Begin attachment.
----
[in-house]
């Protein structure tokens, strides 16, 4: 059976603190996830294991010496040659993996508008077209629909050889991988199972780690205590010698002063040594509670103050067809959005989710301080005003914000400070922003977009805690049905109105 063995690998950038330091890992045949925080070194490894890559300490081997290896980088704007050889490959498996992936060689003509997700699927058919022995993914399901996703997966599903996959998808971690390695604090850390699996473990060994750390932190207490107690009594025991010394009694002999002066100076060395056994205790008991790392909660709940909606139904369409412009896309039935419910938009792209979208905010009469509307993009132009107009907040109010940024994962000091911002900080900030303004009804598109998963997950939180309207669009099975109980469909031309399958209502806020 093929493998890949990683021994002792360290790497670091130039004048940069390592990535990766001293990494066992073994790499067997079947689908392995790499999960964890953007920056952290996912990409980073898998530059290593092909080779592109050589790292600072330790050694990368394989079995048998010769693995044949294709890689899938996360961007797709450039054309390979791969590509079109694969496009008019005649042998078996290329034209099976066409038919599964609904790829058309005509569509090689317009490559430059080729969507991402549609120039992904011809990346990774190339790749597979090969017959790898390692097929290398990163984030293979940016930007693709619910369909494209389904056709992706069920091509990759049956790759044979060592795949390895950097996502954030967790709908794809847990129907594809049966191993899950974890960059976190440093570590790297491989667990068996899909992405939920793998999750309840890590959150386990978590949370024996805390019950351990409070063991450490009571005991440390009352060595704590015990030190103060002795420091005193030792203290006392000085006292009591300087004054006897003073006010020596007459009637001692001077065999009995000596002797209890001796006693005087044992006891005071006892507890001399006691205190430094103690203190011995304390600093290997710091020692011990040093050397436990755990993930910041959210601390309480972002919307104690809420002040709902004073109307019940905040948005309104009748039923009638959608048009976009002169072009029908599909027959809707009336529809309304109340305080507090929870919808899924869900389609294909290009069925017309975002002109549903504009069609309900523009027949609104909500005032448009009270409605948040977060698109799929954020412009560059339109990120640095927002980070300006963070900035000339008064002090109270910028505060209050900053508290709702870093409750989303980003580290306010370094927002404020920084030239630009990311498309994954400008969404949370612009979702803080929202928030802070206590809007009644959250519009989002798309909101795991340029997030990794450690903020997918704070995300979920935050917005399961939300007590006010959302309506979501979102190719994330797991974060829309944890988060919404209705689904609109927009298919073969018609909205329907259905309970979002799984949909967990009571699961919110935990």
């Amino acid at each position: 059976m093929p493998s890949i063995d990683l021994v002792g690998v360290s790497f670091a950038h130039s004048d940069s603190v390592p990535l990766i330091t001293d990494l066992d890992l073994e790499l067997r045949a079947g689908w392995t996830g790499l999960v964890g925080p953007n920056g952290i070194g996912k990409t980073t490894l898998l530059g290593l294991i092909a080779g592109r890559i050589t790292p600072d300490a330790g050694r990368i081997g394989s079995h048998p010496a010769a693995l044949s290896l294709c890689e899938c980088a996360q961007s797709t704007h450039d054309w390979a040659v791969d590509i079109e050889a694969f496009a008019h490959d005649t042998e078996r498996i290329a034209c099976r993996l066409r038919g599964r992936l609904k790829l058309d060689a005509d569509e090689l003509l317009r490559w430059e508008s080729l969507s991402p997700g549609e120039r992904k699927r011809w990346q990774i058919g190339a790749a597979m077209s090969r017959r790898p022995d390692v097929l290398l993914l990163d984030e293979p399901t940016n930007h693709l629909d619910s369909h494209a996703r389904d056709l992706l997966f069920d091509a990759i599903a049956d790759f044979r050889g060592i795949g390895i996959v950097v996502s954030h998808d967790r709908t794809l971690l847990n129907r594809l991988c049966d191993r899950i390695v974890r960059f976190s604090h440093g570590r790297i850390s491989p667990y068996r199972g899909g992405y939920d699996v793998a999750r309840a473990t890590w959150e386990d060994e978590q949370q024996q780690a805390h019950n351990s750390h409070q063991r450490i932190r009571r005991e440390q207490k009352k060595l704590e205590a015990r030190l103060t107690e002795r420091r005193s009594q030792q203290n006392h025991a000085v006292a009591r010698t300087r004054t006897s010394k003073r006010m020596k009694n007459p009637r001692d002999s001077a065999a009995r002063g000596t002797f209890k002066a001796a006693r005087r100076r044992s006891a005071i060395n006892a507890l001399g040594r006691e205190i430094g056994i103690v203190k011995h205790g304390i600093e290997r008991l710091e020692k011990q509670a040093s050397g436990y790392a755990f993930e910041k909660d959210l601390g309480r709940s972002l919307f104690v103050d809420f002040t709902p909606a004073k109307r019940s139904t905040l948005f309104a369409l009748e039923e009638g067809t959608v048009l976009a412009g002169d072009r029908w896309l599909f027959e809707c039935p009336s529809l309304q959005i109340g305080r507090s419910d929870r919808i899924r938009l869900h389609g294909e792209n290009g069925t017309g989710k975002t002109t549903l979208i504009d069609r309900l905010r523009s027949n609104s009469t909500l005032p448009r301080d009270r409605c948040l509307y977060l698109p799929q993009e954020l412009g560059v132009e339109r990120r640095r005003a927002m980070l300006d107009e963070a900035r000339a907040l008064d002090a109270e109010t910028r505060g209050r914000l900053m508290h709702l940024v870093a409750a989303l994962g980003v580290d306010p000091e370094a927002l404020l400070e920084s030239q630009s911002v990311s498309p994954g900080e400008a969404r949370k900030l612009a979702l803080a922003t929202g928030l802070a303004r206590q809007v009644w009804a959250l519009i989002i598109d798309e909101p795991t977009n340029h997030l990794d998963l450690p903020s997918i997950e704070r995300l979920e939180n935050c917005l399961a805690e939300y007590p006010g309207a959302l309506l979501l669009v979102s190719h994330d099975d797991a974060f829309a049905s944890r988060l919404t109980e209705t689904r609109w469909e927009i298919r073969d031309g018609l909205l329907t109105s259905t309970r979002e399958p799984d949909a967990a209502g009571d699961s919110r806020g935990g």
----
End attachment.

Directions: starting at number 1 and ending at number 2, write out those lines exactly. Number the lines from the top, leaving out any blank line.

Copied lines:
[in-house]
């Protein structure tokens, strides 16, 4: 059976603190996830294991010496040659993996508008077209629909050889991988199972780690205590010698002063040594509670103050067809959005989710301080005003914000400070922003977009805690049905109105 063995690998950038330091890992045949925080070194490894890559300490081997290896980088704007050889490959498996992936060689003509997700699927058919022995993914399901996703997966599903996959998808971690390695604090850390699996473990060994750390932190207490107690009594025991010394009694002999002066100076060395056994205790008991790392909660709940909606139904369409412009896309039935419910938009792209979208905010009469509307993009132009107009907040109010940024994962000091911002900080900030303004009804598109998963997950939180309207669009099975109980469909031309399958209502806020 093929493998890949990683021994002792360290790497670091130039004048940069390592990535990766001293990494066992073994790499067997079947689908392995790499999960964890953007920056952290996912990409980073898998530059290593092909080779592109050589790292600072330790050694990368394989079995048998010769693995044949294709890689899938996360961007797709450039054309390979791969590509079109694969496009008019005649042998078996290329034209099976066409038919599964609904790829058309005509569509090689317009490559430059080729969507991402549609120039992904011809990346990774190339790749597979090969017959790898390692097929290398990163984030293979940016930007693709619910369909494209389904056709992706069920091509990759049956790759044979060592795949390895950097996502954030967790709908794809847990129907594809049966191993899950974890960059976190440093570590790297491989667990068996899909992405939920793998999750309840890590959150386990978590949370024996805390019950351990409070063991450490009571005991440390009352060595704590015990030190103060002795420091005193030792203290006392000085006292009591300087004054006897003073006010020596007459009637001692001077065999009995000596002797209890001796006693005087044992006891005071006892507890001399006691205190430094103690203190011995304390600093290997710091020692011990040093050397436990755990993930910041959210601390309480972002919307104690809420002040709902004073109307019940905040948005309104009748039923009638959608048009976009002169072009029908599909027959809707009336529809309304109340305080507090929870919808899924869900389609294909290009069925017309975002002109549903504009069609309900523009027949609104909500005032448009009270409605948040977060698109799929954020412009560059339109990120640095927002980070300006963070900035000339008064002090109270910028505060209050900053508290709702870093409750989303980003580290306010370094927002404020920084030239630009990311498309994954400008969404949370612009979702803080929202928030802070206590809007009644959250519009989002798309909101795991340029997030990794450690903020997918704070995300979920935050917005399961939300007590006010959302309506979501979102190719994330797991974060829309944890988060919404209705689904609109927009298919073969018609909205329907259905309970979002799984949909967990009571699961919110935990």